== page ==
Monday, July 10, 2017

Buy It Here: Art Supplies

So...this is a post I meant to publish over the last few months, but even though I pretty much had it finished, I never actually got around to hitting the orange button.  Better late than never, right?

You can never have too many art supplies.  When I was in Osaka to make prints at the Kamigata Museum, I visited an art supply store, because of course I visited an art supply store.  The best markers in the world - Copic markers - are made in Japan.  I ended up dropping $100 on art supplies - I bought some new Copics, for half the price they'd cost in the States, watercolor postcards, tracing paper, half-tone screens for adding the grey areas in manga panels, more waterbrushes.  It's possible I went a little crazy, but in my defense, I found more in one small shop there than I can get anywhere in Mongolia.
This only looks like a lot of art supplies...
One thing about being an art teacher is, you never know when you're going to need more.  I do a pretty decent job of ordering, and my school is very generous with the budget, but I either have kids who come up with new ideas for what they want to do, or what I ordered gets worn out faster than I expected, or else I realize that if I had a particular kind of pen it would work better.  So there are options in Ulaanbaatar - you're not going to have to grind your own pigments and mix them Rembrandt style...just be prepared for the fact that the selection is not as wide and may not be as high quality.
The party is actually three doors north of here now.
For example, you won't find Copic markers, which is a shame, but the art store near the State Department Store has Touch markers, which are a comparable Korean brand of alcohol-based markers.  If you walk up the right/east side of the State Department Store, across the street is a yellow sign that says "Art and Antigue."  This was originally where all of the materials were - in the basement.  Now there's a second shop, three doors north (away from the SDS, if you don't speak cardinal directions), which has most of what I'm looking for when I go looking.
Another shop I managed to stumble on (about a year ago when all I wanted to eat, ever, was pho) is the Marie's shop, sort of across and up from the Chinese embassy on Baga Toiruu.  Marie's is a Chinese brand of art supplies - when I lived in Shanghai I wasted an entire day going up and down Fuzhou Lu (I think) looking for stuff, only to later learn that their big store on Xikang Lu was basically my one-stop shopping destination.  The store here has quite a bit to offer as well.  I don't get over there often anymore, thanks to the Pho House moving, but when one of the brats mentioned wanting to work with spray paint for AP last fall, I remembered they had airbrushes, and was able to pick one up for 150,000 tugrugs.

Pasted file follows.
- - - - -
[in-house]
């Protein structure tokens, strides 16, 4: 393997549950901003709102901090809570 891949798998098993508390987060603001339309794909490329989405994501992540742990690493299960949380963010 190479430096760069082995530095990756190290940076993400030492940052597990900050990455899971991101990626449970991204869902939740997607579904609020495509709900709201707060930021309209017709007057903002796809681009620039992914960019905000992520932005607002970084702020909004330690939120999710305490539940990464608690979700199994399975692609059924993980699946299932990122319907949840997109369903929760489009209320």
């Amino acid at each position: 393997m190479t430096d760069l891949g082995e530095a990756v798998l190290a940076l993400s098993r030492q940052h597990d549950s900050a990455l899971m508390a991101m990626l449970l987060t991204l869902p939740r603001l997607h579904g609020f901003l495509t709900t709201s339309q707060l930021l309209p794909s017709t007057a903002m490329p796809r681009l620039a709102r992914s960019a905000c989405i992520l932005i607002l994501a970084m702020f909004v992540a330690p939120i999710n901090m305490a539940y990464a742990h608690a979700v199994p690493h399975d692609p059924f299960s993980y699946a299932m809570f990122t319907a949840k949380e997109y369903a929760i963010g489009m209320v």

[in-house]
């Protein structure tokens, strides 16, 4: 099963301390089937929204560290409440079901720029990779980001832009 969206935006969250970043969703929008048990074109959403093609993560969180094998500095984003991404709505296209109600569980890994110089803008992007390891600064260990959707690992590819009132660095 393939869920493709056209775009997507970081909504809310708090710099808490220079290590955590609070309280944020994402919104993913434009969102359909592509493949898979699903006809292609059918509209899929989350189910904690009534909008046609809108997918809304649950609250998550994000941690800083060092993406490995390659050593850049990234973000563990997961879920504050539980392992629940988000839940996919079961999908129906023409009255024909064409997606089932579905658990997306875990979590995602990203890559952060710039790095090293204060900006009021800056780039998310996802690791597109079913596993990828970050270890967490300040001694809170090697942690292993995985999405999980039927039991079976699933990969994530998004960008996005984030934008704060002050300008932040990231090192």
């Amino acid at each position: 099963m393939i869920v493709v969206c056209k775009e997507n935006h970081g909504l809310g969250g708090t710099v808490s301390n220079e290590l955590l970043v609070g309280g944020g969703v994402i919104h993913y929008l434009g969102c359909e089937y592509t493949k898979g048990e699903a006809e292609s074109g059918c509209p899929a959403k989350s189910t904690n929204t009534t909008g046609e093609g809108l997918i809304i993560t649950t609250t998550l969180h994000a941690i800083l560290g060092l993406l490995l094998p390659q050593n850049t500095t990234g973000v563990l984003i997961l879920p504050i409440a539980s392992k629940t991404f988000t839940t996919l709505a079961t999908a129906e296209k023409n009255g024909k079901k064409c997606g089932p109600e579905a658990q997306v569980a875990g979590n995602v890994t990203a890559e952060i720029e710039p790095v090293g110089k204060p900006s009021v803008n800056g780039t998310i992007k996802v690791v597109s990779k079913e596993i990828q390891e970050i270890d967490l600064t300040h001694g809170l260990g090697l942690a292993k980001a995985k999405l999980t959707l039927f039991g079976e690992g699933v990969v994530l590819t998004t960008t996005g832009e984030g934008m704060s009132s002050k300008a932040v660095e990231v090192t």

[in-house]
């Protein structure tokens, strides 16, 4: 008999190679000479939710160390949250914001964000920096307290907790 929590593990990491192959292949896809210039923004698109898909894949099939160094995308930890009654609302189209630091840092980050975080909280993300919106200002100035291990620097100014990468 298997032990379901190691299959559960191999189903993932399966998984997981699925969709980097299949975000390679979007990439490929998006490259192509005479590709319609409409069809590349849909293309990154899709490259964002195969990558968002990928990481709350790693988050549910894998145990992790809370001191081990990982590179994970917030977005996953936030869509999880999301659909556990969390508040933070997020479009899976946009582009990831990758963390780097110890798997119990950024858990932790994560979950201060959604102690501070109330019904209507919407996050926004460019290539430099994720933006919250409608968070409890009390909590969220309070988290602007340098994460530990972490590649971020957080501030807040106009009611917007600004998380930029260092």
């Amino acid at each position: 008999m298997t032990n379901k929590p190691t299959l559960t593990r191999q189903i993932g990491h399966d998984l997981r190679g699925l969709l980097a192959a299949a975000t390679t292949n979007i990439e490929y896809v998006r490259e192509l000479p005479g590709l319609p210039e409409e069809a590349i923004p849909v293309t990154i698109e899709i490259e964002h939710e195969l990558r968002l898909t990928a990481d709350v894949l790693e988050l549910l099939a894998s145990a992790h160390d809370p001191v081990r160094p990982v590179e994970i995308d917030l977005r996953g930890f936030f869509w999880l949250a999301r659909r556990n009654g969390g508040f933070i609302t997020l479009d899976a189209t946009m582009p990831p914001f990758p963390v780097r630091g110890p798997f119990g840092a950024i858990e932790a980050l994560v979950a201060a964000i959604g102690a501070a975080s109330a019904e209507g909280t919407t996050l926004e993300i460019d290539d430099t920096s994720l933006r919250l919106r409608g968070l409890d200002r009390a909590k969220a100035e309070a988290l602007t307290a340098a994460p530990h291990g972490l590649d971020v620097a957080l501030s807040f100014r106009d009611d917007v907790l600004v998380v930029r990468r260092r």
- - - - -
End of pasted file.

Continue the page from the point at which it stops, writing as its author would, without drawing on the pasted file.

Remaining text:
After writing most of this but obviously before I got around to publishing it, I found another art supply store up the street from the State Department store, but on the opposite side of the street. Like many things in Ulaanbaatar, if you keep your eyes open and wander around enough, you'll probably find it.  Keep looking.

Monday, July 3, 2017

The End of All Things

I was sitting in Ulaanbaatar's Chinggis Khaan airport as I began this post.  My flight was scheduled to leave in an hour and ten minutes, and I was completely shattered.

It's been five years since my last leaving.  I remember thinking at the time that things seemed to go remarkably easy.  Maybe it was because I accepted the job with the American School of Ulaanbaatar in early March.  Knowing where I was going made it easier to accept the fact that I wouldn't be in Shanghai.  Also, the fact that I kind of hated Shanghai...

Mongolia, on the other hand, I loved.  I didn't expect to be there five years, but ASU supported me and my students were the best.  About a month ago I found myself asking why the hell I gave up my job.  I was paid well, had friends, loved my work - but I just HAD to go looking for something else.  >le sigh<

A few days later, I got up early on a Saturday morning to try and get a grip on my packing.  My own personal procrastinatrix showed up to crack the whip only after our fine arts banquet, graduation, the end of year camp were looming (I probably should have backed down and let a few things go this year...but that just wouldn't be me).  But during my morning look at the interwebs my delusions of productivity smashed to pieces when I saw a job posting for an art teacher at a school in Yokohama (if you've been paying attention, you've noticed I never mentioned the name of my former school up to this point.  This is where the new school becomes It Which Must Not Be Named and it's okay to reference the old one).  Instead of spending my morning packing and cleaning, I put together a cover letter and sent off my documents and prayed.  The answer to my prayer came that evening in the form of a facebook message from a guy I knew my first year at ASU whom I wasn't very close to, so at first I was a little pissy about being offered help, but eventually I told myself not to be a bitch and replied, thanking him for the offer but that unless he knew someone at School X, I didn't know that there was much he could do for me.